When are the police allowed to enter my house?

In Queensland, the general rule is that the police are not allowed to enter your house, unless certain circumstances exist (which are discussed below). If they attempt to do so your are legally allowed to tell them that they are not allowed to enter your house and this is best achieved by stating that you have not invited them in and therefore do not consent for them to enter or remain on your property.

However, there are exceptions to this rule, meaning that the police are allowed to enter your house under certain circumstances. These can be broken down into two categories; if they have a search warrant, and if they don’t have a search warrant.

What is a search warrant?

A search warrant is a document which allows the police to enter your house and to do certain things or to seize certain property.  It is a document that the police must first obtain from a person authorised to provide one, such as a Justice of the Peace, Magistrate from the Magistrates Court or Justice from the Supreme Court.

In order to obtain the search warrant, the police must provide a sworn statement outlining the reasons why the search warrant is required and justified.  Therefore, they must provide very brief information about the evidence they’ve already gathered and why the search warrant is required.  If the person they are applying to is satisfied that reasonable grounds exist justifying the issuing of a search warrant, a search warrant will be approved.

A search warrant is a formal document and must set out the following things:

  1. Address that the police are allowed to enter.
  2. Dates that they are allowed to enter. Unless there is some unusual circumstance, search warrants are only valid for 7 days from the date that they are signed.
  3. The nature of the offence being investigated.
  4. Whether or not the police are able to damage or destroy any property. The power for the police to do this is only available if the search warrant was authorised by a Supreme Court Justice.
  5. The times that the police are allowed to enter. Unless there is some unusual circumstance, search warrants are not able to be executed during the night time.
  6. What the police are allowed to seize (for example, bank statements, mobile phones, computers etc.).

What if the police don’t have a search warrant?

There are some circumstances in which the police can enter a person’s home without a search warrant.

One common example is if they reasonably suspect that evidence of an indictable (serious) offence is inside a person’s property and that the evidence may be concealed or destroyed unless they immediately gain entry to search.  This is what is known as an ‘emergent search’, meaning that the police believed that there were urgent reasons why they had to enter then and there and going to get a search warrant was not available to them due to the urgency of the situation.

In such a situation, what the police are required to do thereafter to protect themselves from later being criticised is to then obtain a ‘post search approval order’.  This is similar to a search warrant, except it is obtained after the police have already performed the search.  If this document is issued, it validates the police search in case it is later suggested that the police entered the house unlawfully.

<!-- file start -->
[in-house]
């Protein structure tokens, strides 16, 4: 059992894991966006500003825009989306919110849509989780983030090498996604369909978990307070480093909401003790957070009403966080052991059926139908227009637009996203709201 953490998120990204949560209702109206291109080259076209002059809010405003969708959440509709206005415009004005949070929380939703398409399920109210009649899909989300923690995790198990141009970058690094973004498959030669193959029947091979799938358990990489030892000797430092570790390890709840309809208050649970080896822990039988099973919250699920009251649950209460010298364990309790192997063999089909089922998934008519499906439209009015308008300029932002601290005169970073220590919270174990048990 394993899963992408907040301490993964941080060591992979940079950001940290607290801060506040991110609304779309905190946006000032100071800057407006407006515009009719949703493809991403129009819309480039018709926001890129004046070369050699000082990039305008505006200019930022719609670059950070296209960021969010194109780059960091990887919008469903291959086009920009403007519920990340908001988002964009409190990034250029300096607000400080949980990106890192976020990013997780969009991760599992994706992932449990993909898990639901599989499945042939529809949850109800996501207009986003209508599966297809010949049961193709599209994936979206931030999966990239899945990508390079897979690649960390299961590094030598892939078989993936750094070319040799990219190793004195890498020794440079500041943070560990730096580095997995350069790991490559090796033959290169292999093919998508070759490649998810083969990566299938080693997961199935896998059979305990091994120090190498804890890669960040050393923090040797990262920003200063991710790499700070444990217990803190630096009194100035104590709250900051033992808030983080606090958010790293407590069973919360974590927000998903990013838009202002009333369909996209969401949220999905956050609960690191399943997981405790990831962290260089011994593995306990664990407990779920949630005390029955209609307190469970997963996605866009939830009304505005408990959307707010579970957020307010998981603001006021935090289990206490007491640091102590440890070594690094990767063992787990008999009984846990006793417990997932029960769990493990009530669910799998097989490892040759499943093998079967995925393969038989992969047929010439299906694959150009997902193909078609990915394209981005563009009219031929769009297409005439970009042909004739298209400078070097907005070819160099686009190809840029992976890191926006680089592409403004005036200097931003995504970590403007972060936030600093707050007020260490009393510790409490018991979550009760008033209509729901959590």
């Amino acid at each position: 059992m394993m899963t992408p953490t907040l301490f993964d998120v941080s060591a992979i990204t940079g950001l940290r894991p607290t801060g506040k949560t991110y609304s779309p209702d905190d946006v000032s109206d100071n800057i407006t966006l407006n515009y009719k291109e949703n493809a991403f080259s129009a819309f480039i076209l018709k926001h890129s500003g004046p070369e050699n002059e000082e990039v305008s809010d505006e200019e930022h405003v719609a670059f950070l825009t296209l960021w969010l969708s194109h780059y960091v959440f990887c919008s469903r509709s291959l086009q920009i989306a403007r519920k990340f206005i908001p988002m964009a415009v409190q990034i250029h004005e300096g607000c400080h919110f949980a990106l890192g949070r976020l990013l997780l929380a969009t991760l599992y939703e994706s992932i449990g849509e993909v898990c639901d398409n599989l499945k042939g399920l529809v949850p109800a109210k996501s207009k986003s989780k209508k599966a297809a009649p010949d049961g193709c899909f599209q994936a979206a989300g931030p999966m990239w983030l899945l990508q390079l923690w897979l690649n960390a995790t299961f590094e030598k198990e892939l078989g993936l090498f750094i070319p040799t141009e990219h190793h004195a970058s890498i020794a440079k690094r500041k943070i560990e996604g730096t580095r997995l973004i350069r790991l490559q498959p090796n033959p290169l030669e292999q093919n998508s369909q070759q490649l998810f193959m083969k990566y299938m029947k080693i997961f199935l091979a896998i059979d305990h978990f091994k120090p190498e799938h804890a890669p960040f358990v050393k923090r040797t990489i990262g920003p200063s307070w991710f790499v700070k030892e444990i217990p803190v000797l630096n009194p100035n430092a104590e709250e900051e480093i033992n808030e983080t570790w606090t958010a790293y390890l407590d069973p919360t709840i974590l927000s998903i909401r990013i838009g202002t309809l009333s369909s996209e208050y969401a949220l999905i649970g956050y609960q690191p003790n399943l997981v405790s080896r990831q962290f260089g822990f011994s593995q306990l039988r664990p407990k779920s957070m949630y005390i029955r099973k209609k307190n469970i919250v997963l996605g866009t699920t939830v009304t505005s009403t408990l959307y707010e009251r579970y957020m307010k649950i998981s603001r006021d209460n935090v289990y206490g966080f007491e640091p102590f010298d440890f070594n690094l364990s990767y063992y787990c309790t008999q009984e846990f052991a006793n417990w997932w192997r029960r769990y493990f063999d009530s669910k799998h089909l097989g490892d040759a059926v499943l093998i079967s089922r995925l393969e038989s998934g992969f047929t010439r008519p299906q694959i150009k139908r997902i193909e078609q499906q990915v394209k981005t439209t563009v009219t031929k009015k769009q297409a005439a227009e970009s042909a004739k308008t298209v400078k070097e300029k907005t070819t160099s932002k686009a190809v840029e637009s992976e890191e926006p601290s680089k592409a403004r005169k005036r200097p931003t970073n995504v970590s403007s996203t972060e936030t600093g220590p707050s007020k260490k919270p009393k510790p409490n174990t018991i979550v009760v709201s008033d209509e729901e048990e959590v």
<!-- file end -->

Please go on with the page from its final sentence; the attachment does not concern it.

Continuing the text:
Other examples of times where the police can enter a person’s home without a warrant are if they are required to serve legal documents (such as subpoenas to attend court, notices of seizure of property etc.), to arrest somebody who they believe is inside of the home or to enter a crime scene.

Am I obliged to answer any questions put to me by the police?

Extreme caution should be exercised when answering any questions made by the police during the execution of a search warrant.  If time permits, the best practice would be to contact a criminal lawyer to be present during the search warrant execution.

The conversations which take place during a search warrant execution are usually recorded via audio and sometimes video as well.  The police are not obliged to warn a person that they are being recorded and any information that is provided to the police can be admissible against a person if they are subsequently charged with criminal offences.

Therefore, the situation should be treated as though it is a formally recorded police interview, which means that a person has all of the usual rights to silence.

Can search warrants be challenged?

Yes, they can, and Cridland & Hua Lawyers have had numerous matters in which the challenges were successful.

Generally speaking, unless there is some clear defect on the face of the search warrant, the only time to challenge a search warrant is often after it has already been executed.  That is because the search warrant is a basic document only and the reasons for challenging it are often not known until much later on in the matter, when it is already before the courts.

In our next article we’ll give some examples of how we’ve managed to successfully challenge police search warrants, leading to the dismissal of charges against our clients.

If you’re needing advice or assistance with legal matters (including Apprehended Violence Orders); Cridland & Hua are the specialists amongst Brisbane Law Firms. Contact us today.

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